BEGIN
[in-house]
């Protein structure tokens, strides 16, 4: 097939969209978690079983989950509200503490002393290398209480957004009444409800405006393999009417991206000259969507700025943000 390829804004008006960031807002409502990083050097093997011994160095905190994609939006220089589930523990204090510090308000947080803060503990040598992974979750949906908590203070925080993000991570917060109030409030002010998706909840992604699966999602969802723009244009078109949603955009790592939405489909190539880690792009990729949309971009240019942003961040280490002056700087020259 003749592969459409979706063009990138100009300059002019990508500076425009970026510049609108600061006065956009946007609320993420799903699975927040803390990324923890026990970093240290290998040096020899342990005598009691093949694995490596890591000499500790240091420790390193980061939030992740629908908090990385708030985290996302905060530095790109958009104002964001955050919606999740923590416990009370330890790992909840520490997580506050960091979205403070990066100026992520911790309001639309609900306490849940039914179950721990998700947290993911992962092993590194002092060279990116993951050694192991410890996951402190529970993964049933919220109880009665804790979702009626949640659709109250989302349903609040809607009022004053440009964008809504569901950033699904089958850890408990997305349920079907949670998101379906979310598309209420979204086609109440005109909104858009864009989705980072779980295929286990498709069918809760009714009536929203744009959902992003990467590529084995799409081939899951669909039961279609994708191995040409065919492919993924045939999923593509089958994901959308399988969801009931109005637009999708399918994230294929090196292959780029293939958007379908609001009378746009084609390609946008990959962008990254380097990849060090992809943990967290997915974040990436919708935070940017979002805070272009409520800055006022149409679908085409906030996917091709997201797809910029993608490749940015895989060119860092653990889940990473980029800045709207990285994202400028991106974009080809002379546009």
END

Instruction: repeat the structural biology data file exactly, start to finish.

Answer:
[in-house]
């Protein structure tokens, strides 16, 4: 097939969209978690079983989950509200503490002393290398209480957004009444409800405006393999009417991206000259969507700025943000 390829804004008006960031807002409502990083050097093997011994160095905190994609939006220089589930523990204090510090308000947080803060503990040598992974979750949906908590203070925080993000991570917060109030409030002010998706909840992604699966999602969802723009244009078109949603955009790592939405489909190539880690792009990729949309971009240019942003961040280490002056700087020259 003749592969459409979706063009990138100009300059002019990508500076425009970026510049609108600061006065956009946007609320993420799903699975927040803390990324923890026990970093240290290998040096020899342990005598009691093949694995490596890591000499500790240091420790390193980061939030992740629908908090990385708030985290996302905060530095790109958009104002964001955050919606999740923590416990009370330890790992909840520490997580506050960091979205403070990066100026992520911790309001639309609900306490849940039914179950721990998700947290993911992962092993590194002092060279990116993951050694192991410890996951402190529970993964049933919220109880009665804790979702009626949640659709109250989302349903609040809607009022004053440009964008809504569901950033699904089958850890408990997305349920079907949670998101379906979310598309209420979204086609109440005109909104858009864009989705980072779980295929286990498709069918809760009714009536929203744009959902992003990467590529084995799409081939899951669909039961279609994708191995040409065919492919993924045939999923593509089958994901959308399988969801009931109005637009999708399918994230294929090196292959780029293939958007379908609001009378746009084609390609946008990959962008990254380097990849060090992809943990967290997915974040990436919708935070940017979002805070272009409520800055006022149409679908085409906030996917091709997201797809910029993608490749940015895989060119860092653990889940990473980029800045709207990285994202400028991106974009080809002379546009």